Teaching Online 911 Collection on Evernote

Sinking BoatAs everyone scrambles to support students in online classes, colleagues are sharing links to teaching tips, free online resources, and classroom activities.

I have found links in my Twitter Timeline, my Facebook Newsfeed, and my email inbox. Lots of links. Soooo many links.

Every time a new link shows up on my screen, I make a guilty mental note to go back and read it later, when I will surely have more time. But that miraculous blessing of “more time” still hasn’t appeared.

The links keep coming. When I click through, frequently I find even more links. There is an entire ocean of resources out there, and I’m over here bailing out a sinking dinghy. I just can’t keep up.

Not only am I overwhelmed with all these great resources, I’m anxious about missing or losing one of them. That one link I forget to return to will surely be the resource that solves the challenge I’m working on. I’m not sure how to remember all these great ideas, but one thing is clear: I need a way I can find these links later, before any more scroll off my screen.

Evernote to the Rescue!

I have set up a Teaching Online 911 Evernote notebook, filled with all these wonderful links. So far, it’s a great solution. The notebook has just over 40 links at this point, to webpages created recently to address the pandemic-driven need to move online and to established resources that offer good teaching advice for any situation when classes are taught online.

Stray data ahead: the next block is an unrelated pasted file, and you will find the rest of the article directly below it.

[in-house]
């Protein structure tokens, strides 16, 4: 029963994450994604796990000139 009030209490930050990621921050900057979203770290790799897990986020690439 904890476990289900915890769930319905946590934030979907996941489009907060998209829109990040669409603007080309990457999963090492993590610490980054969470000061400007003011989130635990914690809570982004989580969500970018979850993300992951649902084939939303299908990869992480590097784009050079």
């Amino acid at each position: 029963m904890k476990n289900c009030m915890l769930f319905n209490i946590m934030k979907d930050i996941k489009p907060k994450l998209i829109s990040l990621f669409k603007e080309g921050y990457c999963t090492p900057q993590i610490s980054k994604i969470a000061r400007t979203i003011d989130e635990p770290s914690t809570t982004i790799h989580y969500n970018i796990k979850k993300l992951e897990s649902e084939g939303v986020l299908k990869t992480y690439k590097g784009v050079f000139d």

Whenever someone forwards a new resource, I use the Evernote Web Clipper (a browser plugin) to add it to my notebook. The clipper saves the title, a copy of the document, and its link. I published the notebook on the web, so I can share it with everyone.

Visitors to the Teaching Online 911 notebook can either Join Notebook, to connect to their own Evernote login, or View Notebook, to see the notebook without loggin into Evernote. Both options are shows in the screenshot below:

Evernote Public Notebook screenshot, showing the Join or View options

Because I have the clipper save a copy of the resources, anyone visiting the notebook can easily find resources that include relevant information. A search in Evernote checks for the search term in the saved copies and returns a list of found sources with the search term(s) highlighted. The screenshot below shows what such a search looks like.

Evernote Public Notebook screenshot, showing a search term and highlighted results

If you too are looking for solutions and inspiration, give the Teaching Online 911 notebook a try. I hope you’ll find something you can use as you move your courses online.

Photo credit: Sinking Boat by Rodrigo Amorim on Flickr, used under a CC-BY 2.0 license.


Last Updated on
This post originally published on the Teaching Online 911 blog.